Now that Matt is working in New York City, we decided that we need a change of venue. Really, we just need a fresh start in an apartment that we can decorate together. We need an apartment that will really just belong to both us.
While I love living on Broome Street with all of its advantages: Prada, Chanel, the Apple Store, Dean & DeLuca, Whole Foods, etc. And all of my Chinese and Senior Italian friends, we are really tired of the tourists, the traffic and dirt. Must I not forgot San Genaro. Two weeks of living Hell on Earth. With urine, vomit and rat infested street in which food is left out. Don't let me get started.
We need to move because we need more room. The solution is to pack it all up and move way uptown to a bigger apartment at a reasonable price. And that is why I decided to look on the Upper West in the 150's and 160's.
After a quick trip to my storage facility to reorganize and deliver boxes, we stopped for lunch at Charlie's Southern Fried Chicken at 151 at 8th Avenue for some down home gluttonous gourmet. We convenienced ourselves we need strenth before viewing apartments! We ate fried chicken, mac & cheese, sweet potatoes, ribs, collard greens, green beans and more. There was even food to bring home for dinner. After sitting down to feast, I controlled myself so that I did not eat so much food that I couldn't look at apartments.
After a massive lunce, we hooked up with a real estate agent to view apartments. We primarily looked at building one block east or west of Broadway. Matt and I were happy to see clean street, nice folks and large, pet friendly apartments. Before meeting with the broker, I reviewed a booklet that I wrote in 2002 about finding and relocating to a new home.
Below please find a few tips for looking for a new apartment or home with pets:
1. Discuss your pet(s) at your first meeting with a real estate professional. Tell your agent about its breed, size and personality.
2. Avoid realtors who encourage you to be dishonest about your pet. Work with professionals who want to help you find the best home for you and your animal.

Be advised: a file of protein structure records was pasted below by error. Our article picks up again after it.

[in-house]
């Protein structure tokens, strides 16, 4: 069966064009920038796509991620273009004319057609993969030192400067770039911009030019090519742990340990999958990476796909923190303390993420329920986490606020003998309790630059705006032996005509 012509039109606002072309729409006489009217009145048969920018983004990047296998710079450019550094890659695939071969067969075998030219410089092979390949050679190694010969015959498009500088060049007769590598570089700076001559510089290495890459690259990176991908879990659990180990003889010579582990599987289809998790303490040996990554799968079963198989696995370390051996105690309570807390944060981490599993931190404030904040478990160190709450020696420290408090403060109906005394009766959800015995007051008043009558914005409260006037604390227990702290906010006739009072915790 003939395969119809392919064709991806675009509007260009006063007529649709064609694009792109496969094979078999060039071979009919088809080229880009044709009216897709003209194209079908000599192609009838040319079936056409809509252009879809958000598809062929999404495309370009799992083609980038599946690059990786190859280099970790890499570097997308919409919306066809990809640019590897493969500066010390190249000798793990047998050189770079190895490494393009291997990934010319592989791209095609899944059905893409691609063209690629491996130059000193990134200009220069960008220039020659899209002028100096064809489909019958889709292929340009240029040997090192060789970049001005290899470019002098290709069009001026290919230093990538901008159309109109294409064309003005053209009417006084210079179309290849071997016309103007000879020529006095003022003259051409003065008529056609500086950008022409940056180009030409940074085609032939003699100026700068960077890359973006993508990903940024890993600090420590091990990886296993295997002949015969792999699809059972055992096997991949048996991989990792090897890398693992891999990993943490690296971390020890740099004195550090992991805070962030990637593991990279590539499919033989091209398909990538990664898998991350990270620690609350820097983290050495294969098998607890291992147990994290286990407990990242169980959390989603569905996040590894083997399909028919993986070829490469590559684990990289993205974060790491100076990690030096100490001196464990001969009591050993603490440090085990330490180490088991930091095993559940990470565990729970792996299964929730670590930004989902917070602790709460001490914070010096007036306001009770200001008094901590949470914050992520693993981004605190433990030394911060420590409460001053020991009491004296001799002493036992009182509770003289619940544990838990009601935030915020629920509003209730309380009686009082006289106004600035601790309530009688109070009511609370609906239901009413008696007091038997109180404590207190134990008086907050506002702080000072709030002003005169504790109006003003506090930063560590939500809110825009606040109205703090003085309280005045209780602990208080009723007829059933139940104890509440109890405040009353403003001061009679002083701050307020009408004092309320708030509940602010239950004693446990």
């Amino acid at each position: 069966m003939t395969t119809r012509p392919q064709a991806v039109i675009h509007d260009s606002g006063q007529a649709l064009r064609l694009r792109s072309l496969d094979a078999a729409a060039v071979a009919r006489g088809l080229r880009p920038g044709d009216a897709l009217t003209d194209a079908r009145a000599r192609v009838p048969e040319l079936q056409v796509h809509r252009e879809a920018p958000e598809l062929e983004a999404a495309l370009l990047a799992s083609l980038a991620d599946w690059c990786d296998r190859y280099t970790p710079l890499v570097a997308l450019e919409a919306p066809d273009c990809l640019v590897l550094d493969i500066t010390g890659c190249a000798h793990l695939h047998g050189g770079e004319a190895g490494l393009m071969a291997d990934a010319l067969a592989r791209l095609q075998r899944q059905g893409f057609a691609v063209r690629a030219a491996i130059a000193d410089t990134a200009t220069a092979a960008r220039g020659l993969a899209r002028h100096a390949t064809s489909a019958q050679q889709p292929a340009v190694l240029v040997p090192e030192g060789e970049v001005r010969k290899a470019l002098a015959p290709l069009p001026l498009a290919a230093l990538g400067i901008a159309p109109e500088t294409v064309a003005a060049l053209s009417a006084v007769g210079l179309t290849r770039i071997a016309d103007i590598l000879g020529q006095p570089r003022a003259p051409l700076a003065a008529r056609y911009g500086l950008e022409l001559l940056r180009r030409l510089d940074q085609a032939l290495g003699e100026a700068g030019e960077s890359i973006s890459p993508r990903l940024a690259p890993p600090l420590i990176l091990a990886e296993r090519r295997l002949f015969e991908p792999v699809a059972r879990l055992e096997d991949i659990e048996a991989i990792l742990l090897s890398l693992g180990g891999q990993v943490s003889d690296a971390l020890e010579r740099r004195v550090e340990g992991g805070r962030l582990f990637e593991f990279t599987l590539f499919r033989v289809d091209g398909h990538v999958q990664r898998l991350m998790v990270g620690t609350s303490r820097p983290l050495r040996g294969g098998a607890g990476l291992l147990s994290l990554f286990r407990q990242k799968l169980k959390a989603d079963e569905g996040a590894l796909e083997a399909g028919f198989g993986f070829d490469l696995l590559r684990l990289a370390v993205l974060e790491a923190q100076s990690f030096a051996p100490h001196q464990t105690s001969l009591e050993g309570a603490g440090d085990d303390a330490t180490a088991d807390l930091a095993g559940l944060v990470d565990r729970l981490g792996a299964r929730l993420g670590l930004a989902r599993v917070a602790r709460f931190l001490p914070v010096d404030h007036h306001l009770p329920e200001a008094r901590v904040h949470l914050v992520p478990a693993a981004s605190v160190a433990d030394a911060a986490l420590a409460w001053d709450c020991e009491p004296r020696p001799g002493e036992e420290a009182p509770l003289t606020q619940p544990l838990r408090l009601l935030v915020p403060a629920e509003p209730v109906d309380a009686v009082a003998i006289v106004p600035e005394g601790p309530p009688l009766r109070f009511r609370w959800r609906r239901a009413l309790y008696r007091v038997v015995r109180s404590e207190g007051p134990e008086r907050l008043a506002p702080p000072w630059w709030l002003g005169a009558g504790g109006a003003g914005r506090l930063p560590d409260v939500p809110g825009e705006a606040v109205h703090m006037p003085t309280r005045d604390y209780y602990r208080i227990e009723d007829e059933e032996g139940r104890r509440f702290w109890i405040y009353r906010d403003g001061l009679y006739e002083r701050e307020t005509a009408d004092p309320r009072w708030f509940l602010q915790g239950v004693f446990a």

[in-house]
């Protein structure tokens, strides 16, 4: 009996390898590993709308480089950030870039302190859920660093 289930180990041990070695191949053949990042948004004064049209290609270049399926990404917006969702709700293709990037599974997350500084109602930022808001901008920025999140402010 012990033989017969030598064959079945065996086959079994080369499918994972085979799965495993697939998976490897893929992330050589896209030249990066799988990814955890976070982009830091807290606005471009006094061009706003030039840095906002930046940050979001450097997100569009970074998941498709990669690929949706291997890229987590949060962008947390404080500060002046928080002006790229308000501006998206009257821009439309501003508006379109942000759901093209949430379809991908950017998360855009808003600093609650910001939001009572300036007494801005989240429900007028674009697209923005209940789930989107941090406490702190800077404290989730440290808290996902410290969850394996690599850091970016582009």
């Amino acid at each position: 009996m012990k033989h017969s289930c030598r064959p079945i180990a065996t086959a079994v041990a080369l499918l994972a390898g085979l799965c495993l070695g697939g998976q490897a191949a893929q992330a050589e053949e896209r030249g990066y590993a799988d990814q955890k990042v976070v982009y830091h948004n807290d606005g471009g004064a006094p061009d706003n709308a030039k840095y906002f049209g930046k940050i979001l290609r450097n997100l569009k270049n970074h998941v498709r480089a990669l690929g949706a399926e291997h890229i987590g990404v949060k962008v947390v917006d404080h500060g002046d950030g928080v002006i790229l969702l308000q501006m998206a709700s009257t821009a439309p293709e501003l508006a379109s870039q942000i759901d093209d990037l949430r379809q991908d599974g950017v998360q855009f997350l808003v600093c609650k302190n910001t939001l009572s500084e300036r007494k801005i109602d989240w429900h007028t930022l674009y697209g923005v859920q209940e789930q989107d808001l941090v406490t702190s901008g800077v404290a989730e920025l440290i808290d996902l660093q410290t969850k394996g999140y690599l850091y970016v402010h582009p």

3. Seek-out animal appropriate locations-buildings with service elevators, large hallways and a friendly staff, residential communities with sidewalks.
4. Think about your animal's needs. Make sure that your new residence is big enough. For cats, choose a home with a large lighted window For Dogs, pick a place with a yard nearby park or dog run.
5. Before moving, visit the neighborhood to seek out other pet owners. Ask if your new residence and neighborhood are animal-friendly.
6. Investigate all animal-related costs. Many apartments buildings, condos, co-ops and gated communities require tenants/owners to pay a nonrefundable bond for their animals. Ask if there are monthly pet maintenance fees.
7. Learn about building rules, as well as local and state regulations-including the number of pets allowed per unite. Check with the building and local health department for updated information.
8. Let neighbors knows that you have a pet. Tell them you have moved in with a dog or cat and that your animal might need a few days of adjustment before settling in. Ask them to tell you if they hear excessive meowing or barking. Thank them for understanding.
9. Don't let your pet become a nuisance. At the first sign of a problem, consult a professional dog trainer or animal behavior counselor. Ger a referral from your vet, local shelter or Yellow pages or web.
10. If your building requires a board interview, prepare your pet. Make sure your animal is looking and feeling its best. Schedule a grooming appointment so your pet can make a proper impression. Consult an obedience trainer a few weeks in advance to help you prepare your dog for a sit/stay interview.